We’re steadily getting there — herd immunity, when a minimum of 60 to 70 percent of Americans will be vaccinated against Covid-19. As of press time this week, about 34 percent of New Yorkers had been fully vaccinated, a number roughly equal to the national percentage.
That’s good, but not necessarily great. Here’s why: Officials at the federal Centers for Disease Control and Prevention say the vaccination rate has slowed in recent weeks, and if the percentage of inoculated Americans continues to drop each week, we may be unable to reach herd immunity by summer’s end.
That would be bad. So much of what we held dear during pre-pandemic times — the ability to work and earning a living, visit family members and friends, take in a ball game or concert — hangs in the balance.
Mercifully, we have seen a major drop in the number of infections across New York state over the past month. That trend, officials said, is due in large part to widespread vaccination of New Yorkers. It also may partly be a function of the slowing spread of the virus as warmer weather sets in. Officials had predicted that winter would bring the highest levels of infection and death, and it certainly did, peaking on Jan. 8, when the U.S. saw 259,564 new Covid-19 cases.
Following that peak, health officials said, we would see a decrease in cases, with summer predicted to bring the lowest levels of infection since the pandemic erupted here in March of last year. Already we have seen the overall infection rate across the state fall below 2 percent, with only the Finger Lakes and western New York seeing rates slightly above that figure.
The infection rates in the Capital Region and Southern Tier have already fallen below 1 percent, with Long Island not far behind, at 1.4 percent.
All of this, of course, is excellent news. But will it lead to vaccine complacency, with unvaccinated New Yorkers falsely believing that the virus is gone for good, leading them to think they don’t need the shot?
To be clear, even if we see the positivity rate drop below 1 percent — as it did last summer — the virus will not be gone unless we reach herd immunity. Unless a substantial majority of the state is vaccinated, we will risk the possibility that the virus will lurk among us and return with a vengeance, as it did this past winter.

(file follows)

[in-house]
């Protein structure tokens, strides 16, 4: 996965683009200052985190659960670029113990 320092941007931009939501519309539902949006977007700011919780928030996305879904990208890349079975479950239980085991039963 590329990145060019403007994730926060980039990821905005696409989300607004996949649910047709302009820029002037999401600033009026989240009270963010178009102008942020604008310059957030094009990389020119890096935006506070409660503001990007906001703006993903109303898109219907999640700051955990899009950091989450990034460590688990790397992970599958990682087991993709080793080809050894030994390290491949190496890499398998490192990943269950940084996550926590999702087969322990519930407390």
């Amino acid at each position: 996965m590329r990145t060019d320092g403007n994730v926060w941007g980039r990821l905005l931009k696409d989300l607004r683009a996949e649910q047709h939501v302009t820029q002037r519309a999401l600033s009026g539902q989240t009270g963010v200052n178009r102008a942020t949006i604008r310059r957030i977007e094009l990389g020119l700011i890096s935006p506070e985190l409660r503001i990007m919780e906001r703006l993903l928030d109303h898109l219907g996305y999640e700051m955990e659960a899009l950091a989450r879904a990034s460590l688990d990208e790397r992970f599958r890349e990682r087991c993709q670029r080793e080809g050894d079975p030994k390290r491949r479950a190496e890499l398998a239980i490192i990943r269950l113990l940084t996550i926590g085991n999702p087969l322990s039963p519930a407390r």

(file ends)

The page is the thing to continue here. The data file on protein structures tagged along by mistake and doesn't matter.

So, we are pleading with those who are on the fence about whether to be vaccinated to get the shot. This is truly a matter of life and death for thousands of your fellow citizens. Beyond that, all of our livelihoods depend on our ability to earn a living in a thriving economy. Our economy will not be fully rid of the current governmental constraints until the virus is at last vanquished.
Each of us will play a small but integral part in defeating the coronavirus. Winning the war will depend on whether average New Yorkers cast aside their lingering doubts and political allegiances and get the shot, which is free and accessible to anyone over age 16.
Walk in or schedule an appointment
All New York state mass vaccination sites are now open to eligible New Yorkers ages 16 and over for walk-in vaccinations on a first-come, first-served basis. Walk-in appointments are reserved for first doses only, with second doses to be scheduled automatically after administration of the initial shot. All vaccine providers are encouraged to allow walk-in appointments for those eligible.
People who would prefer to schedule an appointment at a state-run mass vaccination site can do so on the Am I Eligible app or by calling (833) 697-4829. They may also contact their local health department, pharmacy, doctor or hospital to schedule an appointment where vaccines are available, or visit vaccinefinder.org to find information on vaccine appointments near them.
Source: Office of Gov. Andrew Cuomo
State vaccinations by the numbers
• Total doses administered: 15,643,329
• Doses administered over the previous 24 hours: 93,940
• Doses administered over the previous seven days: 1,208,303
• Percentage of New Yorkers with at least one dose: 46.5
• Percentage of New Yorkers with completed vaccine series: 34.9
Statistics as of Sunday, May 2. Source: New York State Department of Health